The Palgrave Encyclopedia of Global Security Studies

Living Edition
| Editors: Scott Romaniuk, Manish Thapa, Péter Marton

Arab Spring

  • Samantha KruberEmail author
Living reference work entry
DOI: https://doi.org/10.1007/978-3-319-74336-3_1-1
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Introduction

The uprisings that swept across the Middle East and North African (MENA) region throughout 2010–2011 were optimistically perceived as a signal that the repressive authoritarian rule that had characterized much of the region was coming to an end. Protesters took to the streets in unprecedented numbers first in Tunisia, then in Egypt, and eventually spread throughout much of the region, all determined to have their voices heard on a range of political and economic grievances that they had long endured.

Initially the protest movements appeared to fulfill the promise of change. Long-reigning dictatorships in Tunisia and Egypt were swiftly brought to an end, and assistance from the international community suggested that Libya too would shortly see the demise of its authoritarian leader. However, this initial positive trajectory soon took a turn. Violent crackdowns by regime forces in Bahrain, Yemen, Libya, and Syria saw many killed by open fire against demonstrators, while...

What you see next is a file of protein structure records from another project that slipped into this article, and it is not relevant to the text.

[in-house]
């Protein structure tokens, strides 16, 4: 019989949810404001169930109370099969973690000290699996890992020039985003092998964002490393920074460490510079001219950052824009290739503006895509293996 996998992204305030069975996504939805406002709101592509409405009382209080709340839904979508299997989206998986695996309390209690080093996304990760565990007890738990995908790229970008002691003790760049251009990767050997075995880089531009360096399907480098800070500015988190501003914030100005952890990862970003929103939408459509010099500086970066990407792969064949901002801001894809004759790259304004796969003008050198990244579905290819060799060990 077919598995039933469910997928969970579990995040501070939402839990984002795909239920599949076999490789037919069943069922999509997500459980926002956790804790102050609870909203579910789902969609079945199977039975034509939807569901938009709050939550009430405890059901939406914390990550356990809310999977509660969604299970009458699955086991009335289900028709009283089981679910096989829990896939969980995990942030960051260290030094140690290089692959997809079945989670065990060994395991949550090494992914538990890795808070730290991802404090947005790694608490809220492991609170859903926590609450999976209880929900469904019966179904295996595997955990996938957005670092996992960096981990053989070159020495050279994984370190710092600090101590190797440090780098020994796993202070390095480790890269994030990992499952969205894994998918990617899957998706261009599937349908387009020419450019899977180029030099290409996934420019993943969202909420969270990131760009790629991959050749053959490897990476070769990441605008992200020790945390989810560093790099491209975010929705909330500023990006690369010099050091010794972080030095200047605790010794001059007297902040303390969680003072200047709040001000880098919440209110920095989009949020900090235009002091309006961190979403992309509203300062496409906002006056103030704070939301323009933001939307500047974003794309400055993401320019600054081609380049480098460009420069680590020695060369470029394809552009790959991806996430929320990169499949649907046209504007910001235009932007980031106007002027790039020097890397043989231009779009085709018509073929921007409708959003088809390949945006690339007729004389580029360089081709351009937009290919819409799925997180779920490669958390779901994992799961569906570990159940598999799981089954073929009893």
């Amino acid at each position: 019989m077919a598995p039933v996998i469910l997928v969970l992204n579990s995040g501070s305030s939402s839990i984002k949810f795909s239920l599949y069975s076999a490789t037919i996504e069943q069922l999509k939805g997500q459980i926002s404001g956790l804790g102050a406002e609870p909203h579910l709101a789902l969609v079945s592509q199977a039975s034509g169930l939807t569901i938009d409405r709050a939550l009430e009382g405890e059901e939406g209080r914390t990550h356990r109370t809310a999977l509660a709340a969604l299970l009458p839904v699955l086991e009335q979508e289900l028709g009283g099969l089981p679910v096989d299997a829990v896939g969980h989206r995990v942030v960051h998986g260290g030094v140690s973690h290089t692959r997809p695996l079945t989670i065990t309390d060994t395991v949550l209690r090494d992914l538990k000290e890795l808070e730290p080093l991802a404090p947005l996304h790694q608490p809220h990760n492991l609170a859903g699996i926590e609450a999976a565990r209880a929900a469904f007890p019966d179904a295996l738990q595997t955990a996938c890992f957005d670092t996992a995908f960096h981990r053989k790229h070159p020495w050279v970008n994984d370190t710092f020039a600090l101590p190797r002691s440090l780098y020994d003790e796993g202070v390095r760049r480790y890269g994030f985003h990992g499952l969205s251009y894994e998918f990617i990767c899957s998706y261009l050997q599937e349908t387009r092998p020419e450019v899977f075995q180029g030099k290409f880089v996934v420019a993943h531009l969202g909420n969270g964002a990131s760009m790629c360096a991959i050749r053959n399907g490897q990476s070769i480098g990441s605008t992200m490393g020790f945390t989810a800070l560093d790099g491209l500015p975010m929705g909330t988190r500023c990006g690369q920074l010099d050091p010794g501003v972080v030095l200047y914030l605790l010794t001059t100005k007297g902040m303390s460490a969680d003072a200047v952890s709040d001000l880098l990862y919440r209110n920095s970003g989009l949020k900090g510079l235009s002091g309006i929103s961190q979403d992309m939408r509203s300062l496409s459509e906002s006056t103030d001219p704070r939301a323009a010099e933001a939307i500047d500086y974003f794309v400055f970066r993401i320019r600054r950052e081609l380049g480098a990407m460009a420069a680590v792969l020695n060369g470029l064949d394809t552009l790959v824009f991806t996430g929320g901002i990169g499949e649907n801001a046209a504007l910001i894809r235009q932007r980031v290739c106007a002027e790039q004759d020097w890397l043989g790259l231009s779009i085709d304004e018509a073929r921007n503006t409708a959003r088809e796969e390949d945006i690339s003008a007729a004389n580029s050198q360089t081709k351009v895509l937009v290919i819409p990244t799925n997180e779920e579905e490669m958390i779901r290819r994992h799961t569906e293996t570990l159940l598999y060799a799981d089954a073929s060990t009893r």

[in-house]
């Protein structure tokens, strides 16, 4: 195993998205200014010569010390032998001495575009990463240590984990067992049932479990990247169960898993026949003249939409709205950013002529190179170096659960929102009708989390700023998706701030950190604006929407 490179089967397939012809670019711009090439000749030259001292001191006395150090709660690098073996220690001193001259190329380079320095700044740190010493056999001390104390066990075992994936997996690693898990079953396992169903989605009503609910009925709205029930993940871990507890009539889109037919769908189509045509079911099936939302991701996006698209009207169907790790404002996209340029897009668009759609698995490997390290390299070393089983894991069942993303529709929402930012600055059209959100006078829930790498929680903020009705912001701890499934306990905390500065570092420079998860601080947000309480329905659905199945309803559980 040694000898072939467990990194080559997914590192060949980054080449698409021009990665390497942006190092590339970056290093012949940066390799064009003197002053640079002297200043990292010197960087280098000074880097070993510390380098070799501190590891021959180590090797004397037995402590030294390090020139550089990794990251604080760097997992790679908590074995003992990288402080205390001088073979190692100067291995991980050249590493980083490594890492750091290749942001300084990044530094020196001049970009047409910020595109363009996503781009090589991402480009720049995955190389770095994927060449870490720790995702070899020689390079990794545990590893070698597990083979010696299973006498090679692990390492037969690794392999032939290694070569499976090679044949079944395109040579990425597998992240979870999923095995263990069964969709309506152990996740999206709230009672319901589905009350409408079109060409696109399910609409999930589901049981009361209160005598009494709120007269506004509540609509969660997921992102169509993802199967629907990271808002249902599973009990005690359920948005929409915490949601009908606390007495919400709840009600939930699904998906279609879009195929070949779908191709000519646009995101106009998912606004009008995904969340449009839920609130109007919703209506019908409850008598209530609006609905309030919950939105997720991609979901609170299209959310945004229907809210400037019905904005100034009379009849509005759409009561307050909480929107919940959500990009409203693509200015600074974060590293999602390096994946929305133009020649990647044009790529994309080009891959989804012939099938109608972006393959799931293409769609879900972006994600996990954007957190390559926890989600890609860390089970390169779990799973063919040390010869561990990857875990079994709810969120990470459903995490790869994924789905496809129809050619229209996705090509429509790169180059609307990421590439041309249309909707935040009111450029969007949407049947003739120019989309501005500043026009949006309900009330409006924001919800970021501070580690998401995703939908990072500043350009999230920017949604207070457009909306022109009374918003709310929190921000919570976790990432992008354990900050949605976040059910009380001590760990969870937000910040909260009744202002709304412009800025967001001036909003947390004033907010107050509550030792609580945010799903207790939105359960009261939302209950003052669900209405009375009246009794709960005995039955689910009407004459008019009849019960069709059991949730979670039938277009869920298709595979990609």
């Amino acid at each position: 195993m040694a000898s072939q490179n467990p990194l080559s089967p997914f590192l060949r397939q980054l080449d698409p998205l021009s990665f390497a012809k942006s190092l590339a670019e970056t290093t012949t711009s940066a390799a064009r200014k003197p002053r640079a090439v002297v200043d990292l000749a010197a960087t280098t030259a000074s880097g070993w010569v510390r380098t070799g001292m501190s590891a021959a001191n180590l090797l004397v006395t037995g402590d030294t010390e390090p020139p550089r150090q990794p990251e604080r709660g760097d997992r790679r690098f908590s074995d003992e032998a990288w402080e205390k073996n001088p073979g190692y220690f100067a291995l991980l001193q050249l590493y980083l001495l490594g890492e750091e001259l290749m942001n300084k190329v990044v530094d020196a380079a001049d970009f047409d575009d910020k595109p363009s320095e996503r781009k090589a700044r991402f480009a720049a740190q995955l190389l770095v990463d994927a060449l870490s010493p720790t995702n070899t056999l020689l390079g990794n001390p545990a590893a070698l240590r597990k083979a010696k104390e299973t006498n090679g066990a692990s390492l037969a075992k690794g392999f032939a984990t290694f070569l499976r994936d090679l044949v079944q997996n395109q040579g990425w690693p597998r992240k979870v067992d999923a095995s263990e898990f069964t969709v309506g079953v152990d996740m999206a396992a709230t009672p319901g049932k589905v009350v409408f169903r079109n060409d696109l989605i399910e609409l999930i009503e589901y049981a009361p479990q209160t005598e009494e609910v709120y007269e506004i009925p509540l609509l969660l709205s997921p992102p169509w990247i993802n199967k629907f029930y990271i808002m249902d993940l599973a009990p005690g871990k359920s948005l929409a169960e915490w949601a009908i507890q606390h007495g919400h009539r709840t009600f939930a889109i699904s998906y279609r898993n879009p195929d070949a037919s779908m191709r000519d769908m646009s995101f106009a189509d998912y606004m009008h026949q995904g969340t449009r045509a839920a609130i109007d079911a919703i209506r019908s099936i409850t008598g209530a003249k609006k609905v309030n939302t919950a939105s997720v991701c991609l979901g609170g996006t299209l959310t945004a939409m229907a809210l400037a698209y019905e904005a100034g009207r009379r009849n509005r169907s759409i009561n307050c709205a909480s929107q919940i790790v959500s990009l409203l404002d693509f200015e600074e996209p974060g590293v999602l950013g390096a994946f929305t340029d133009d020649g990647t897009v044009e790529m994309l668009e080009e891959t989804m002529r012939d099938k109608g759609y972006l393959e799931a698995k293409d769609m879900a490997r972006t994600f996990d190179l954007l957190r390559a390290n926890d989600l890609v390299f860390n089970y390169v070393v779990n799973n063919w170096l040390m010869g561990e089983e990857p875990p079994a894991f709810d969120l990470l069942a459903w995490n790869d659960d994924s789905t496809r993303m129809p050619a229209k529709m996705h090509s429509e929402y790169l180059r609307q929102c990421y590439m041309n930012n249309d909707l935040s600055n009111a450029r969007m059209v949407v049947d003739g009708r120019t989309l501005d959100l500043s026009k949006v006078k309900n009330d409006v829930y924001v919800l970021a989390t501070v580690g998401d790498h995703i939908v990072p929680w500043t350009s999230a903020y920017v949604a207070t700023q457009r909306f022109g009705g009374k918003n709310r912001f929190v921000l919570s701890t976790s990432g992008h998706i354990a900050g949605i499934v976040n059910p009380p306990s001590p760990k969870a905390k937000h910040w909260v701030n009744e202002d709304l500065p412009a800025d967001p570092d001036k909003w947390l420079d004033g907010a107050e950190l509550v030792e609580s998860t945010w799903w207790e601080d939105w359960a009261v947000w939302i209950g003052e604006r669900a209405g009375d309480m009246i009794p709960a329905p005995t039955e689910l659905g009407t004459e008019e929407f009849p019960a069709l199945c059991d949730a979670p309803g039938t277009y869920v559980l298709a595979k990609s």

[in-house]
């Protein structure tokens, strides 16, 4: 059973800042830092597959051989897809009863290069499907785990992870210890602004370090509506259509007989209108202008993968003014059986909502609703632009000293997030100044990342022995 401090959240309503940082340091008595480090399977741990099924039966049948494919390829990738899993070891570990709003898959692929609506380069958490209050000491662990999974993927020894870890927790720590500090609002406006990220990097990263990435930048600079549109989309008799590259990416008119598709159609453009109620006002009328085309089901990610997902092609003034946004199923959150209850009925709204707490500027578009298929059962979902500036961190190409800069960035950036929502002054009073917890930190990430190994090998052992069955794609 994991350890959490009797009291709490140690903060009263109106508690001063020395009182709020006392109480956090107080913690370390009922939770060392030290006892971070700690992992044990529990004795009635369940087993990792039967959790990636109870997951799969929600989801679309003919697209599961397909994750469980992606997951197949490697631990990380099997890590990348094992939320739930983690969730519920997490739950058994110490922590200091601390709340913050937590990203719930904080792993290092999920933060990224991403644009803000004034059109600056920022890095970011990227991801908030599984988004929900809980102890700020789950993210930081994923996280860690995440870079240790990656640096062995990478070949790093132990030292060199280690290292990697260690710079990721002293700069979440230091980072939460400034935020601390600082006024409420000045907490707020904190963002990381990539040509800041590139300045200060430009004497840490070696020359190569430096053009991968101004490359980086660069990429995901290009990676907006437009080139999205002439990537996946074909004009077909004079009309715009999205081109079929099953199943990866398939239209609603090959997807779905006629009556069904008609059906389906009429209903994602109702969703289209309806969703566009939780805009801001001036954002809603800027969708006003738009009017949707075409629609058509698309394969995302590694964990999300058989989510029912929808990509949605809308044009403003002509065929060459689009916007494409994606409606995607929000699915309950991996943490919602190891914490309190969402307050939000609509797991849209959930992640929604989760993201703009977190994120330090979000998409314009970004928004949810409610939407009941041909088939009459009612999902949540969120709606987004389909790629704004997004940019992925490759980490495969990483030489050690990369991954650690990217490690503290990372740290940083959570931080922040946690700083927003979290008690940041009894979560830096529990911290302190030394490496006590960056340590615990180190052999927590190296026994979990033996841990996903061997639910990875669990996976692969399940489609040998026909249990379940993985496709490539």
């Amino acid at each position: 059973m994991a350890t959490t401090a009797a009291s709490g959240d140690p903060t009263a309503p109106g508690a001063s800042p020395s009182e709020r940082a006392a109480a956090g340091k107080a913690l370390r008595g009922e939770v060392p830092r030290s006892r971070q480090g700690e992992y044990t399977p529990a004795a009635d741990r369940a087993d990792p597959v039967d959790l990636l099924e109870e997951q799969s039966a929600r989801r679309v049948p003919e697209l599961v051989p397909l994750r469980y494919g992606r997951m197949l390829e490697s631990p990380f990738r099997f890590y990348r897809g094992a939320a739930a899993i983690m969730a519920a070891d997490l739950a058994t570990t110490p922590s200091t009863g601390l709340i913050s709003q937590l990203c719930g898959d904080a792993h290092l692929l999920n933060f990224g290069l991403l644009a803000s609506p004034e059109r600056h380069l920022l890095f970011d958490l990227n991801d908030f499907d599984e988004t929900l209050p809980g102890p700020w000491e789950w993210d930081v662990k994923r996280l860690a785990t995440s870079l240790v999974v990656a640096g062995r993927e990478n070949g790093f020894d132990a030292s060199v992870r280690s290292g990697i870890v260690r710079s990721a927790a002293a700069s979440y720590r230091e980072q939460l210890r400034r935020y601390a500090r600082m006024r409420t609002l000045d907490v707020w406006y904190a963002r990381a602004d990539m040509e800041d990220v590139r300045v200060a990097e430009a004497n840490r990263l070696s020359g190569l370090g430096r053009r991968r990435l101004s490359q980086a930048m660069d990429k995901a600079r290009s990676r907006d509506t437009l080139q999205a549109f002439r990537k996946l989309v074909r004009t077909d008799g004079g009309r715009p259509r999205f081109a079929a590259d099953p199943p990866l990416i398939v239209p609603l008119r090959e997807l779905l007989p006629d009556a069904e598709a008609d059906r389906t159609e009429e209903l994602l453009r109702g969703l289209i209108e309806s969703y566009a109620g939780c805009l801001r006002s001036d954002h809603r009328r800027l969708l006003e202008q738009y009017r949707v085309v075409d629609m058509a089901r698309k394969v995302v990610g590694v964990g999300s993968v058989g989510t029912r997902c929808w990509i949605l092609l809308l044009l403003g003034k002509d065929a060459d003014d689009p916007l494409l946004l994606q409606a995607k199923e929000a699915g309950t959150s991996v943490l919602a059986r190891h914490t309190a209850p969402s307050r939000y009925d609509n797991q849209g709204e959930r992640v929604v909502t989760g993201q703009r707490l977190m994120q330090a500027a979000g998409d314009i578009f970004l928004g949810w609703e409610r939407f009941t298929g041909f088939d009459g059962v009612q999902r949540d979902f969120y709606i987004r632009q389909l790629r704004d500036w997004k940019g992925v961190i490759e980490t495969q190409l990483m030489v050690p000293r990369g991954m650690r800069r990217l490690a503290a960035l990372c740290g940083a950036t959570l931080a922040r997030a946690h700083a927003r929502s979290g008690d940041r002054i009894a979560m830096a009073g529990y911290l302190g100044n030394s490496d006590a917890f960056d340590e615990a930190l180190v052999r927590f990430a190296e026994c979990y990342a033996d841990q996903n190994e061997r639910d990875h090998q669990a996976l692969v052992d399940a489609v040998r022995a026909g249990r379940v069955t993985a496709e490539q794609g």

Keywords

Democratization Authoritarianism Middle East 
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References

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Further Reading

  1. Brownlee, J., Masoud, T., Reynolds, A.. (2015). The Arab Spring: Pathways of repression and reform. Oxford: Oxford University Press.Google Scholar
  2. Danahar, P. (2013). The new middle east: The world after the Arab Spring. London: Bloomsbury.Google Scholar
  3. Davis, J. (2013). The Arab Spring and the Arab Thaw: Unfinished revolutions and the quest for democracy. Surrey: Ashgate.Google Scholar
  4. Seikaly, M., & Mattar, K. (Eds.). (2015). The silent revolution: The Arab Spring and the Gulf States. Berlin: Gerlach Press.Google Scholar

Copyright information

© The Author(s), under exclusive licence to Springer Nature Switzerland AG 2019

Authors and Affiliations

  1. 1.Monash UniversityMelbourneAustralia